One of my Old Money friends called from the US the other day, a little irritated. Normally an optimistic and upbeat person, I was concerned by the tone in her voice.
When I asked her what was wrong, she confessed: the habit of not sending paper thank-you notes had infected her circle of Ivy League-educated friends. Apparently, she had taken the time to think about gifts for three friends, go out and purchase the gifts, gift wrap them (she does this herself) and have them delivered (not shipped) to each friend to mark a big day the four of them always shared and celebrated.
What did she receive in return? A thank you note from one friend, yes, but then…two emails from the other two friends, briefly expressing their gratitude.
“It’s another brick on the wall!” she railed, echoing Maggie Smith’s Dowager Countess on Downton Abbey. The ‘wall’ being the set of behavioral norms that define, support, and provide and certain sense of continuity and comfort to people of a certain class.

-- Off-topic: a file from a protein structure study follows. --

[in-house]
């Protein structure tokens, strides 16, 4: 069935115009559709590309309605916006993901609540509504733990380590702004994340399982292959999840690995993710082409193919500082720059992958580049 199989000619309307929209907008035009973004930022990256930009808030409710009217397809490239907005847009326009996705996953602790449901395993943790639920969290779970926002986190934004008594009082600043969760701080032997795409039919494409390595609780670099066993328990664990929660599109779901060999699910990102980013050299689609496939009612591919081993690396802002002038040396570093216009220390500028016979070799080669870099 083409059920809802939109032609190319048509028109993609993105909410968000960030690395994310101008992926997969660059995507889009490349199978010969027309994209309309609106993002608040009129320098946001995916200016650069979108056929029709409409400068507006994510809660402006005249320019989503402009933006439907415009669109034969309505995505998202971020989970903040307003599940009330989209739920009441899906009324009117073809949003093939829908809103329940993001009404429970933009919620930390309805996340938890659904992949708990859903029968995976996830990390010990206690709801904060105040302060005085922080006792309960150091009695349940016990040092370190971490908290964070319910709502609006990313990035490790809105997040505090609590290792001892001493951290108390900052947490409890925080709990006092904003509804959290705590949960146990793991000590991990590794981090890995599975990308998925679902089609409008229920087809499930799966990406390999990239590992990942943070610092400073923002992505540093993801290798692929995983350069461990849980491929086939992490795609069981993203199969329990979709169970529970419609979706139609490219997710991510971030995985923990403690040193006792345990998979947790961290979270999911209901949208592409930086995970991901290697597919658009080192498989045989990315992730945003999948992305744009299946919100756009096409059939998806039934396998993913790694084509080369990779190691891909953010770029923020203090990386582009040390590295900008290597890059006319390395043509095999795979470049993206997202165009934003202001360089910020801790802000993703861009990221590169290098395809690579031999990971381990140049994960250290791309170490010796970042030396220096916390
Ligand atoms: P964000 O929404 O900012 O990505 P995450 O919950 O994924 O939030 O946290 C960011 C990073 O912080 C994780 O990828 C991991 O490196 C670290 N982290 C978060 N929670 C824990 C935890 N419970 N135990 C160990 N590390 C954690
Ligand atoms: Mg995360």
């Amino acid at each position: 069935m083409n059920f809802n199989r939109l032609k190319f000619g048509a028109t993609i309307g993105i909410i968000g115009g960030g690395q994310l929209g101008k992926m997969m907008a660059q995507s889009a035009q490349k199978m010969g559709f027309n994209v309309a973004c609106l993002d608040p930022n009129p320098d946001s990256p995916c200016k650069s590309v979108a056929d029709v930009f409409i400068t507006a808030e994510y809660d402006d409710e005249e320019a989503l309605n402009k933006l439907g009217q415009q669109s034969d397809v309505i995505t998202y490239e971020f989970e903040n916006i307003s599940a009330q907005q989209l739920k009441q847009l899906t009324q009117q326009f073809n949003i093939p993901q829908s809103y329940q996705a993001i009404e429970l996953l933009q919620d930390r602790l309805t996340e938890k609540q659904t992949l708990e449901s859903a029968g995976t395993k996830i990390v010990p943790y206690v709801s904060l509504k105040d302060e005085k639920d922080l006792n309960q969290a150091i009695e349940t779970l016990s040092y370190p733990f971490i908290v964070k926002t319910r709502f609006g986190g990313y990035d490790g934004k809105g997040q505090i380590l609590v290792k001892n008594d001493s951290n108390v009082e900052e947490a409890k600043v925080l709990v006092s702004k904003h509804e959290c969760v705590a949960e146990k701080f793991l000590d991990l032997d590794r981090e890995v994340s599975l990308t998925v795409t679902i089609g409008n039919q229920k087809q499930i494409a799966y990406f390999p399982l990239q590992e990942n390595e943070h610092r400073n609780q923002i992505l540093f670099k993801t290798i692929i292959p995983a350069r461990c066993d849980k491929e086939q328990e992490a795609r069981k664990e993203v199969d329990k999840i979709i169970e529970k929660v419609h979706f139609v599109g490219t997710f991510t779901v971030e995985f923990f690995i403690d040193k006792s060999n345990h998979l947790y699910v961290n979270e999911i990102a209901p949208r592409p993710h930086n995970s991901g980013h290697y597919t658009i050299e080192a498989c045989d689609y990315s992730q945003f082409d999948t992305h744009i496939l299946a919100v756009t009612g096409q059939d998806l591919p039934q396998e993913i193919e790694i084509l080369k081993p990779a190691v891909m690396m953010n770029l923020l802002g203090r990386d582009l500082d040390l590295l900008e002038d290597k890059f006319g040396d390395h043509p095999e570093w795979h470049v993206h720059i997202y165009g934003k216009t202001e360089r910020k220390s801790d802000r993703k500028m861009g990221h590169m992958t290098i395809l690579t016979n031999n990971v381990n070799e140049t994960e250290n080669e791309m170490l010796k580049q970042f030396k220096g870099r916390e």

“I expect my friends to match the effort in saying ‘thank you’ that I put into finding the gift. Is that unreasonable?’ No, I replied, I don’t think it is. I added that it’s probably a good formula: if someone buys you a cup of coffee, say thank you. If someone sends you a gift certificate online, say thank you with an email, at the very least. If someone takes the time to go out into the real world, select a gift for you and give it to you, send a real-world paper thank you note.
Let’s call it the Match Game: match the expression of gratitude to the effort made in giving the gift.
My friend liked the idea. She calmed down, and laughed at herself: her life was so good that this was what she had to get upset about. “But it’s still important, isn’t it, Byron?”
Yes, it is. Let’s put that brick back in the wall.